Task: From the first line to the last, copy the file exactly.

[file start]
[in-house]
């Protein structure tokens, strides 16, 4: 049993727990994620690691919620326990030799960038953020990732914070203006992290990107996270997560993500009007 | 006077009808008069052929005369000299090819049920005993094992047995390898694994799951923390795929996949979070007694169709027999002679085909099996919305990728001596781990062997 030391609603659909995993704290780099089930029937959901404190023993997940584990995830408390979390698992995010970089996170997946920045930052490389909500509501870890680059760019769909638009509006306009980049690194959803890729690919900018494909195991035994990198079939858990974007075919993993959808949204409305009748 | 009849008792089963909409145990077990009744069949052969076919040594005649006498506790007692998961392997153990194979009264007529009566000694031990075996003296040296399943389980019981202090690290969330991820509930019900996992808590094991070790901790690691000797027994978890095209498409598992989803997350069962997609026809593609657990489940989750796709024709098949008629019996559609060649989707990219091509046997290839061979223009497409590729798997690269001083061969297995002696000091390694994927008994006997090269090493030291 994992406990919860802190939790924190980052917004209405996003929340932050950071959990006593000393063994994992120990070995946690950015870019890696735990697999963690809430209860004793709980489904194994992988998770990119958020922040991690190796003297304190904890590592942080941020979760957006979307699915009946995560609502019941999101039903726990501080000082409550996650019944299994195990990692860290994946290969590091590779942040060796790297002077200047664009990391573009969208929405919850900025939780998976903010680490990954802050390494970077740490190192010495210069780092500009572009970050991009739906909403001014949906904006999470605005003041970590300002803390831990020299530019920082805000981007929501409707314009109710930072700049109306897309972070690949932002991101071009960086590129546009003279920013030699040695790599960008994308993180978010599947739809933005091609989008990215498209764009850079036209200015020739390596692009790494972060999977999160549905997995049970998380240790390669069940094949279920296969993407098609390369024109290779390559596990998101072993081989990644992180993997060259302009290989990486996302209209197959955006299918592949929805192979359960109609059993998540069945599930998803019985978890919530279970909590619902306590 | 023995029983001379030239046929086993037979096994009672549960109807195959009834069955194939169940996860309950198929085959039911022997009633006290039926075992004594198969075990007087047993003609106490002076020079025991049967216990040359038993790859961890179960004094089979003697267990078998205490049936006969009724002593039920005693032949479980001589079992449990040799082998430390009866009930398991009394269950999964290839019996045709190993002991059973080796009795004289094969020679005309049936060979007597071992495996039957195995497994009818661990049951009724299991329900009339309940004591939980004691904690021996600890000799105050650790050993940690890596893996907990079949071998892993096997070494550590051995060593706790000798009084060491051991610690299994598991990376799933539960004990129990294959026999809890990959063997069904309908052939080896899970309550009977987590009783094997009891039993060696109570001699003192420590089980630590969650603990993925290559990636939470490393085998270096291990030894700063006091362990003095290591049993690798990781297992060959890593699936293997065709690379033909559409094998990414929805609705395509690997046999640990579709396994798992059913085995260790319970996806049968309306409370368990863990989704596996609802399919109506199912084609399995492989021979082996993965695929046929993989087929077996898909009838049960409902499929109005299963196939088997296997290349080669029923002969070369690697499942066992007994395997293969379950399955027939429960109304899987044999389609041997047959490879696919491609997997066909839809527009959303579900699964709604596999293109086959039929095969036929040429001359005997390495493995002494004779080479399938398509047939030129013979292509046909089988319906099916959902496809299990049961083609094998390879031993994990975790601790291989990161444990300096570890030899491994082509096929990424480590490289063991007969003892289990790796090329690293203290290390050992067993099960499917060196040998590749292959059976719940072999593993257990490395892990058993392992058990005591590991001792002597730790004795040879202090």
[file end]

[in-house]
């Protein structure tokens, strides 16, 4: 049993727990994620690691919620326990030799960038953020990732914070203006992290990107996270997560993500009007 | 006077009808008069052929005369000299090819049920005993094992047995390898694994799951923390795929996949979070007694169709027999002679085909099996919305990728001596781990062997 030391609603659909995993704290780099089930029937959901404190023993997940584990995830408390979390698992995010970089996170997946920045930052490389909500509501870890680059760019769909638009509006306009980049690194959803890729690919900018494909195991035994990198079939858990974007075919993993959808949204409305009748 | 009849008792089963909409145990077990009744069949052969076919040594005649006498506790007692998961392997153990194979009264007529009566000694031990075996003296040296399943389980019981202090690290969330991820509930019900996992808590094991070790901790690691000797027994978890095209498409598992989803997350069962997609026809593609657990489940989750796709024709098949008629019996559609060649989707990219091509046997290839061979223009497409590729798997690269001083061969297995002696000091390694994927008994006997090269090493030291 994992406990919860802190939790924190980052917004209405996003929340932050950071959990006593000393063994994992120990070995946690950015870019890696735990697999963690809430209860004793709980489904194994992988998770990119958020922040991690190796003297304190904890590592942080941020979760957006979307699915009946995560609502019941999101039903726990501080000082409550996650019944299994195990990692860290994946290969590091590779942040060796790297002077200047664009990391573009969208929405919850900025939780998976903010680490990954802050390494970077740490190192010495210069780092500009572009970050991009739906909403001014949906904006999470605005003041970590300002803390831990020299530019920082805000981007929501409707314009109710930072700049109306897309972070690949932002991101071009960086590129546009003279920013030699040695790599960008994308993180978010599947739809933005091609989008990215498209764009850079036209200015020739390596692009790494972060999977999160549905997995049970998380240790390669069940094949279920296969993407098609390369024109290779390559596990998101072993081989990644992180993997060259302009290989990486996302209209197959955006299918592949929805192979359960109609059993998540069945599930998803019985978890919530279970909590619902306590 | 023995029983001379030239046929086993037979096994009672549960109807195959009834069955194939169940996860309950198929085959039911022997009633006290039926075992004594198969075990007087047993003609106490002076020079025991049967216990040359038993790859961890179960004094089979003697267990078998205490049936006969009724002593039920005693032949479980001589079992449990040799082998430390009866009930398991009394269950999964290839019996045709190993002991059973080796009795004289094969020679005309049936060979007597071992495996039957195995497994009818661990049951009724299991329900009339309940004591939980004691904690021996600890000799105050650790050993940690890596893996907990079949071998892993096997070494550590051995060593706790000798009084060491051991610690299994598991990376799933539960004990129990294959026999809890990959063997069904309908052939080896899970309550009977987590009783094997009891039993060696109570001699003192420590089980630590969650603990993925290559990636939470490393085998270096291990030894700063006091362990003095290591049993690798990781297992060959890593699936293997065709690379033909559409094998990414929805609705395509690997046999640990579709396994798992059913085995260790319970996806049968309306409370368990863990989704596996609802399919109506199912084609399995492989021979082996993965695929046929993989087929077996898909009838049960409902499929109005299963196939088997296997290349080669029923002969070369690697499942066992007994395997293969379950399955027939429960109304899987044999389609041997047959490879696919491609997997066909839809527009959303579900699964709604596999293109086959039929095969036929040429001359005997390495493995002494004779080479399938398509047939030129013979292509046909089988319906099916959902496809299990049961083609094998390879031993994990975790601790291989990161444990300096570890030899491994082509096929990424480590490289063991007969003892289990790796090329690293203290290390050992067993099960499917060196040998590749292959059976719940072999593993257990490395892990058993392992058990005591590991001792002597730790004795040879202090």